David Goggins
Former Navy Seal
Career Development
Bryan Cranston
Critical Thinking
Liv Boeree
International Poker Champion
Emotional Intelligence
Amaryllis Fox
Former CIA Clandestine Operative
Chris Hadfield
Retired Canadian Astronaut & Author
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Capitalism is killing the world’s wildlife populations, not ‘humanity’

As long as we fail to name capitalism as a key cause of mass extinction, we will remain powerless to break its tragic story.

A black rhinoceros calf named Kianga stands next to his mother Shima at Brookfield Zoo September 24, 2003 in Brookfield, Illinois. (Photo by Tim Boyle/Getty Images)

The latest Living Planet report from the WWF makes for grim reading: a 60% decline in wild animal populations since 1970, collapsing ecosystems, and a distinct possibility that the human species will not be far behind. The report repeatedly stresses that humanity's consumption is to blame for this mass extinction, and journalists have been quick to amplify the message. The Guardian headline reads “Humanity has wiped out 60% of animal populations", while the BBC runs with “Mass wildlife loss caused by human consumption". No wonder: in the 148-page report, the word “humanity" appears 14 times, and “consumption" an impressive 54 times.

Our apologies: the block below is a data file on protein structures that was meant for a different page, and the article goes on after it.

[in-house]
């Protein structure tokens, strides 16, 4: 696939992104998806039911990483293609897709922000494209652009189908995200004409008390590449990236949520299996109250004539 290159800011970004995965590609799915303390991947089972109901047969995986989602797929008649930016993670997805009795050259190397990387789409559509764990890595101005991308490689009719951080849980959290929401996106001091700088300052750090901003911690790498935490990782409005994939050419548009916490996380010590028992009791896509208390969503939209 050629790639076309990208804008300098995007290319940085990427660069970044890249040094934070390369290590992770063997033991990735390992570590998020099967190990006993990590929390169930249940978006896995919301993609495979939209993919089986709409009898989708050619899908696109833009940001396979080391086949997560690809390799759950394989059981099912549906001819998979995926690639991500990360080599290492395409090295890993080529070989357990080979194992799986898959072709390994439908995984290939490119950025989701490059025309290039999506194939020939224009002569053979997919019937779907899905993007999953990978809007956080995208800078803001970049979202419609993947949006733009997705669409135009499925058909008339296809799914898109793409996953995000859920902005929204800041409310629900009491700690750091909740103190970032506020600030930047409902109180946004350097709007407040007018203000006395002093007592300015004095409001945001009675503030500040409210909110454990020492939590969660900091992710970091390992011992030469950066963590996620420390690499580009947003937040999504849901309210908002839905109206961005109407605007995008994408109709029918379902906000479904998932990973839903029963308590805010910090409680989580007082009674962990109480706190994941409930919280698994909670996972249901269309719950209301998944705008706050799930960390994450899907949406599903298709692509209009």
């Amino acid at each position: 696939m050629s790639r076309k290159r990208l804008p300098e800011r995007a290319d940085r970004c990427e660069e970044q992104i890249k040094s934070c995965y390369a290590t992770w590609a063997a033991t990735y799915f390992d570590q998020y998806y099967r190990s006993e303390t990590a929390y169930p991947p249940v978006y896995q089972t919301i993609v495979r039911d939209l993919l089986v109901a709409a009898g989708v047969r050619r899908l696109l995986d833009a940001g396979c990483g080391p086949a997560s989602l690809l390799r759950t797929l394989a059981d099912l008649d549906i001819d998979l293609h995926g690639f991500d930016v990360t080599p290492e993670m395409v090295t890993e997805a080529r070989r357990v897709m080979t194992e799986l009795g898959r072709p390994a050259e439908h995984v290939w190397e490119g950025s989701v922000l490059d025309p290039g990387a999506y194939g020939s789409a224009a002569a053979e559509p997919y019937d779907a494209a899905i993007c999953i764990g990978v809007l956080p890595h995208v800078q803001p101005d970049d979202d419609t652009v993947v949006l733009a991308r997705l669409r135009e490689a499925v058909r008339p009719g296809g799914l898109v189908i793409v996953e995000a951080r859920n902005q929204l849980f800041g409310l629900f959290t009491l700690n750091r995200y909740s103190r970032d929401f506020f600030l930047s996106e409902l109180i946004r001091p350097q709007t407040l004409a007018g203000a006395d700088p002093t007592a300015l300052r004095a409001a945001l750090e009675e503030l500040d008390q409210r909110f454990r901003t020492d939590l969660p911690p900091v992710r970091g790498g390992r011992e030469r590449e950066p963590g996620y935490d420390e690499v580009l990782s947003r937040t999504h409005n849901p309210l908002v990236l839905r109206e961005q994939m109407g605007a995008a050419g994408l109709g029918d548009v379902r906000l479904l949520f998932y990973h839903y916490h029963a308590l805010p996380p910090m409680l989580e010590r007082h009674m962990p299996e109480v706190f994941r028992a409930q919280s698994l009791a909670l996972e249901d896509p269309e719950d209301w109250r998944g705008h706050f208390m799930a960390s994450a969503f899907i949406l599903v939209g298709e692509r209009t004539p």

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Why Are Pandas Black and White?

The biologists who revealed why zebras have black-and-white stripes now also have a theory on the black-and-white fur of giant pandas.

What’s black, white, and read all over? Pandas read one another’s markings for identification and communication, and they have black-and-white fur patterns to camouflage in shade and snow. (Photo by China Photos/Getty Images).

The Giant Panda’s iconic black-and-white­ fur makes it exceptionally recognizable in a world where mammals are generally a drab brown or dull grey, and according to a new study in the journal Behavioral Ecology, both camouflage and communication might explain why.

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